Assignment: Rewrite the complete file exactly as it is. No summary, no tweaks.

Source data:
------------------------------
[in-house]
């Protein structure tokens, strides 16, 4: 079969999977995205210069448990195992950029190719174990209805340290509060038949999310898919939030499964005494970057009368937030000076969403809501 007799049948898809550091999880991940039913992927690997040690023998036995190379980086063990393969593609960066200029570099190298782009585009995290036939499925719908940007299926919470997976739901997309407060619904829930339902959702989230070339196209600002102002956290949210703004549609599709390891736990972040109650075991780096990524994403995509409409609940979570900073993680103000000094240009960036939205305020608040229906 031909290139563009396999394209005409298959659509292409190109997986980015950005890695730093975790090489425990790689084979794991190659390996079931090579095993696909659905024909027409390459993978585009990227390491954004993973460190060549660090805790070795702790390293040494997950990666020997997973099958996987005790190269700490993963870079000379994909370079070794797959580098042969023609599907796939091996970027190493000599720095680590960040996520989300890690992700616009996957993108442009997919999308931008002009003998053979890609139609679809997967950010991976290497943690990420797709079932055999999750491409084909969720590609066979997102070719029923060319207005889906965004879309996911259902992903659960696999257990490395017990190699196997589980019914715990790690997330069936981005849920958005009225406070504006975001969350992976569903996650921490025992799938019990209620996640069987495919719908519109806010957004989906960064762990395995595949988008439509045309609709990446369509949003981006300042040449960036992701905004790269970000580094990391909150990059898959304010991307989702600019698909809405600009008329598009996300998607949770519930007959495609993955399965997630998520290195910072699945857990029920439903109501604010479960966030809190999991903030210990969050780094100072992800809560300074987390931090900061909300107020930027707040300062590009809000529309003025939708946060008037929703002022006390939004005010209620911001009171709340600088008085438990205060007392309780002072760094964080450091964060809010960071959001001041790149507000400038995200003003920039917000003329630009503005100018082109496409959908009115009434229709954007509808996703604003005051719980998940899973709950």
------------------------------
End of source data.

[in-house]
């Protein structure tokens, strides 16, 4: 079969999977995205210069448990195992950029190719174990209805340290509060038949999310898919939030499964005494970057009368937030000076969403809501 007799049948898809550091999880991940039913992927690997040690023998036995190379980086063990393969593609960066200029570099190298782009585009995290036939499925719908940007299926919470997976739901997309407060619904829930339902959702989230070339196209600002102002956290949210703004549609599709390891736990972040109650075991780096990524994403995509409409609940979570900073993680103000000094240009960036939205305020608040229906 031909290139563009396999394209005409298959659509292409190109997986980015950005890695730093975790090489425990790689084979794991190659390996079931090579095993696909659905024909027409390459993978585009990227390491954004993973460190060549660090805790070795702790390293040494997950990666020997997973099958996987005790190269700490993963870079000379994909370079070794797959580098042969023609599907796939091996970027190493000599720095680590960040996520989300890690992700616009996957993108442009997919999308931008002009003998053979890609139609679809997967950010991976290497943690990420797709079932055999999750491409084909969720590609066979997102070719029923060319207005889906965004879309996911259902992903659960696999257990490395017990190699196997589980019914715990790690997330069936981005849920958005009225406070504006975001969350992976569903996650921490025992799938019990209620996640069987495919719908519109806010957004989906960064762990395995595949988008439509045309609709990446369509949003981006300042040449960036992701905004790269970000580094990391909150990059898959304010991307989702600019698909809405600009008329598009996300998607949770519930007959495609993955399965997630998520290195910072699945857990029920439903109501604010479960966030809190999991903030210990969050780094100072992800809560300074987390931090900061909300107020930027707040300062590009809000529309003025939708946060008037929703002022006390939004005010209620911001009171709340600088008085438990205060007392309780002072760094964080450091964060809010960071959001001041790149507000400038995200003003920039917000003329630009503005100018082109496409959908009115009434229709954007509808996703604003005051719980998940899973709950």